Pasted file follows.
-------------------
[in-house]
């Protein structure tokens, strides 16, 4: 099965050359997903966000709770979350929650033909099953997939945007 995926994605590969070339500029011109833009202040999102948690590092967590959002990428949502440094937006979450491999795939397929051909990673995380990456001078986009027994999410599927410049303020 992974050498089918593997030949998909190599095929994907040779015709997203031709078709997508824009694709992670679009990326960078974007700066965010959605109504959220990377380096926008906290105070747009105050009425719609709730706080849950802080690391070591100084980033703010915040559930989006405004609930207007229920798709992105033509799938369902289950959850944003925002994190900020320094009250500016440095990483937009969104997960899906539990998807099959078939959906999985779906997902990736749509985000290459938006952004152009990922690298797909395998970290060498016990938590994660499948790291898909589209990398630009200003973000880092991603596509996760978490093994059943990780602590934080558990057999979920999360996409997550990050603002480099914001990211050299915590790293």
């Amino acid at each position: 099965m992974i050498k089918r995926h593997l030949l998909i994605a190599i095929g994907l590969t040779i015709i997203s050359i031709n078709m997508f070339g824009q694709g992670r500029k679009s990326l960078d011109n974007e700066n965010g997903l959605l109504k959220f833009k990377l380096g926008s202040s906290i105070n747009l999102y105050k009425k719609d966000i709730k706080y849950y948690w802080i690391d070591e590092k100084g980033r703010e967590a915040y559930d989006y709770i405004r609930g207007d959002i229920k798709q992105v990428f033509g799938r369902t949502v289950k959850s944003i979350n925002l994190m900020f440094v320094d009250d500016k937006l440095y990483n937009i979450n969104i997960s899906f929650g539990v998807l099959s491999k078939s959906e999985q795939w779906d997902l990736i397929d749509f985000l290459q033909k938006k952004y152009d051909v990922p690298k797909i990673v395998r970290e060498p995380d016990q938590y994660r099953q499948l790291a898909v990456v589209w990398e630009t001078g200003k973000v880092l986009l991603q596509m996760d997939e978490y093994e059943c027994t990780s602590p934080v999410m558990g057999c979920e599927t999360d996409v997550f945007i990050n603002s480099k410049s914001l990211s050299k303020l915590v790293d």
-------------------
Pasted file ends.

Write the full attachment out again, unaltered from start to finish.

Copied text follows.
[in-house]
């Protein structure tokens, strides 16, 4: 099965050359997903966000709770979350929650033909099953997939945007 995926994605590969070339500029011109833009202040999102948690590092967590959002990428949502440094937006979450491999795939397929051909990673995380990456001078986009027994999410599927410049303020 992974050498089918593997030949998909190599095929994907040779015709997203031709078709997508824009694709992670679009990326960078974007700066965010959605109504959220990377380096926008906290105070747009105050009425719609709730706080849950802080690391070591100084980033703010915040559930989006405004609930207007229920798709992105033509799938369902289950959850944003925002994190900020320094009250500016440095990483937009969104997960899906539990998807099959078939959906999985779906997902990736749509985000290459938006952004152009990922690298797909395998970290060498016990938590994660499948790291898909589209990398630009200003973000880092991603596509996760978490093994059943990780602590934080558990057999979920999360996409997550990050603002480099914001990211050299915590790293």
């Amino acid at each position: 099965m992974i050498k089918r995926h593997l030949l998909i994605a190599i095929g994907l590969t040779i015709i997203s050359i031709n078709m997508f070339g824009q694709g992670r500029k679009s990326l960078d011109n974007e700066n965010g997903l959605l109504k959220f833009k990377l380096g926008s202040s906290i105070n747009l999102y105050k009425k719609d966000i709730k706080y849950y948690w802080i690391d070591e590092k100084g980033r703010e967590a915040y559930d989006y709770i405004r609930g207007d959002i229920k798709q992105v990428f033509g799938r369902t949502v289950k959850s944003i979350n925002l994190m900020f440094v320094d009250d500016k937006l440095y990483n937009i979450n969104i997960s899906f929650g539990v998807l099959s491999k078939s959906e999985q795939w779906d997902l990736i397929d749509f985000l290459q033909k938006k952004y152009d051909v990922p690298k797909i990673v395998r970290e060498p995380d016990q938590y994660r099953q499948l790291a898909v990456v589209w990398e630009t001078g200003k973000v880092l986009l991603q596509m996760d997939e978490y093994e059943c027994t990780s602590p934080v999410m558990g057999c979920e599927t999360d996409v997550f945007i990050n603002s480099k410049s914001l990211s050299k303020l915590v790293d």